No Minister

NZ Power Blows

with 5 comments

(Re-posted and bumped from last year as an addition to GD’s electricity post.)

After the recent power blackout, which did not affect me, I took a look at Peter Creswell’s long-time blog, Not PC, for his take on the situation.

It turned out that he had nothing new to add to warnings he’d made years, even decades, ago:

if I may continue a well-worn theme of previous posts over several years (No PowerNo power, againStill No Power‘More power!’ says India. ‘No power,’ says NZPower outrage ) and remind you of several famous power outages (such as Auckland 1998, 2006, 2009 … ) this news and that conclusion above simply confirms what should have been obvious years ago: in this country the lifeblood of production, energy, is running out. Not because New Zealand is short of resources with which to produce energy. But because politicians and earth-first worshippers have declared we are not allowed to use them.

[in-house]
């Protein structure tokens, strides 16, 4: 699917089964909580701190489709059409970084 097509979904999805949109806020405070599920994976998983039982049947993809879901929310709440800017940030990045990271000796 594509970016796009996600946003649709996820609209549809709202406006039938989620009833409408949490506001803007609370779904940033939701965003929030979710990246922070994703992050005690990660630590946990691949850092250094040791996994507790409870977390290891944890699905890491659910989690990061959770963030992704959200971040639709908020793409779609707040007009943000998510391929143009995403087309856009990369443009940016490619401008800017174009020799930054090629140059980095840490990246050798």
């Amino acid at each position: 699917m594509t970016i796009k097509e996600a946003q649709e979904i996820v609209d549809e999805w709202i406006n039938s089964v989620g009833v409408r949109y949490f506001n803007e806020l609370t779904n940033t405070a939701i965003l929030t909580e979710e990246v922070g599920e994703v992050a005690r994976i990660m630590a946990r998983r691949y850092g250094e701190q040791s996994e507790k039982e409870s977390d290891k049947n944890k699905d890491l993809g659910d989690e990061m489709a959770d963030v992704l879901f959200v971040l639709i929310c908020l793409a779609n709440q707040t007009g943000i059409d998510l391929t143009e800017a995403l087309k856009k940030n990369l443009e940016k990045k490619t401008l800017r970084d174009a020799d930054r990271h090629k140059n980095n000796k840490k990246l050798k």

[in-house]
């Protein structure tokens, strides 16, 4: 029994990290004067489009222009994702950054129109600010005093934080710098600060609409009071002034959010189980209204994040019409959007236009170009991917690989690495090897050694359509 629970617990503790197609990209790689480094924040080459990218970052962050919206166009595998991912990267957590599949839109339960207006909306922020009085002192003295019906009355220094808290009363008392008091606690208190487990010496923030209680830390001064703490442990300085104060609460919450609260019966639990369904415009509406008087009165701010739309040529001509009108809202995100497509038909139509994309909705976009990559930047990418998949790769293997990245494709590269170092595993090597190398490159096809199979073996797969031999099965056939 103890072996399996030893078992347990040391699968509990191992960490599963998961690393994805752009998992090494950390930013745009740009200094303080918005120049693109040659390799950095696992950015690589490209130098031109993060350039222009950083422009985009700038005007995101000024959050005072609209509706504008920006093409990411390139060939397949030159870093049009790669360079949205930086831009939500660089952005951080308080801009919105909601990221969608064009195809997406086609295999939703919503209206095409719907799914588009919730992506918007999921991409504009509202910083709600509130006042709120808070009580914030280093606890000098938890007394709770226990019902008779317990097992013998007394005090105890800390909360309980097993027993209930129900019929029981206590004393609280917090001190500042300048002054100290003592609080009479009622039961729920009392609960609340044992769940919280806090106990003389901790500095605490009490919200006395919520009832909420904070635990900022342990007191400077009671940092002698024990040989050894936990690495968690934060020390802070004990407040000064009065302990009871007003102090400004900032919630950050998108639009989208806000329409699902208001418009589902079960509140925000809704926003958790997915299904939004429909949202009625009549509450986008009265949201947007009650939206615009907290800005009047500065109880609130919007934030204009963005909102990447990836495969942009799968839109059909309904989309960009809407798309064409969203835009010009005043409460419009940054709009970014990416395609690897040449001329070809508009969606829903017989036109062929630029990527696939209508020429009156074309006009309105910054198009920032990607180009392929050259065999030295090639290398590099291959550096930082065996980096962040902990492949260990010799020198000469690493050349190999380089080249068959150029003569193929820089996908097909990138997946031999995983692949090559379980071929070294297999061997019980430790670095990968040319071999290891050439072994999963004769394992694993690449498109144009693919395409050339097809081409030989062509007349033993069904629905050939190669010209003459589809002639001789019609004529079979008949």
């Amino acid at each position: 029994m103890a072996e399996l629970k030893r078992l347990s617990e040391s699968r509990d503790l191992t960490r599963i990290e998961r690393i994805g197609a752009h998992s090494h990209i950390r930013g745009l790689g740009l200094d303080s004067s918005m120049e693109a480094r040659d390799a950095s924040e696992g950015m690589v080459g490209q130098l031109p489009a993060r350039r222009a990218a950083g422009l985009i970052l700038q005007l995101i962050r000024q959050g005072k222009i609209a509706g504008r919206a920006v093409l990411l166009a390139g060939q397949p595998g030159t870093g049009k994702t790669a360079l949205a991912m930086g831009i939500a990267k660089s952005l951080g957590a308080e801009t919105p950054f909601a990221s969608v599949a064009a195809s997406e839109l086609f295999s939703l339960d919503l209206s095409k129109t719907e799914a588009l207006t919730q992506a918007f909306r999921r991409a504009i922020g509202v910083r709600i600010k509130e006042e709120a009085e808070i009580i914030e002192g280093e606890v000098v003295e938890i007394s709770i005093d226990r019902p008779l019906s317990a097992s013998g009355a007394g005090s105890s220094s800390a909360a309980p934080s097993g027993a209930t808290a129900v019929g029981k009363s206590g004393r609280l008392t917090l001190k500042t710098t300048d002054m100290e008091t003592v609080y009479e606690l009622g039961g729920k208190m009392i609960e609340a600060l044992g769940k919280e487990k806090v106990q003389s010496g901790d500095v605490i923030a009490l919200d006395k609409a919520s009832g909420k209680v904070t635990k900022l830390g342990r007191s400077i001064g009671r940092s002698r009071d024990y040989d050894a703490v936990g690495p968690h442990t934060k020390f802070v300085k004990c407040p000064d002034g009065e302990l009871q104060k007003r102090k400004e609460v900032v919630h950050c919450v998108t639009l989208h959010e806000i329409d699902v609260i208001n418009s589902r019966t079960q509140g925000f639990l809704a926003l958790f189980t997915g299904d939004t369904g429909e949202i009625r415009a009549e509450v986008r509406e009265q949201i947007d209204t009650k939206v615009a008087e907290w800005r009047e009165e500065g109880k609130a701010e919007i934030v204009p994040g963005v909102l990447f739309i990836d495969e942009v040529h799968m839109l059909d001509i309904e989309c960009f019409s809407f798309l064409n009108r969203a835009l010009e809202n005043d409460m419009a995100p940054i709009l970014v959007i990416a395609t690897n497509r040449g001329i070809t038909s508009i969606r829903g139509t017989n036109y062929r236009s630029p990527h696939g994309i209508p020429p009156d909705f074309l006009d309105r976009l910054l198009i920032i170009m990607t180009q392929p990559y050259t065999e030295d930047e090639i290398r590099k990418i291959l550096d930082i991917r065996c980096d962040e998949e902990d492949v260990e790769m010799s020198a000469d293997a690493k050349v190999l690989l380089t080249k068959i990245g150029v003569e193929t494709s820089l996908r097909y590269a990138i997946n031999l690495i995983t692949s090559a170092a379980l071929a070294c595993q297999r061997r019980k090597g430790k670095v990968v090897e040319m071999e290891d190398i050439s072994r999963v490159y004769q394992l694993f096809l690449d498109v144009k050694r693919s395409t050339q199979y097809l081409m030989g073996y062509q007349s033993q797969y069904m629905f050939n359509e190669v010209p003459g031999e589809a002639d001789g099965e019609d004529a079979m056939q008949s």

That’s from 2012, although he did include this recent comment from one Hamish Rutherford.

“Between the decision to rip up the rules on the gas market, to the difficulty consenting renewables projects, to the threat to build hydro storage at Lake Onslow, the market is simply responding to the signals that the Government is sending it.”

Running through his old posts the most detailed was Meet the Enfeebled, which had lots of graphs on power production, like this one: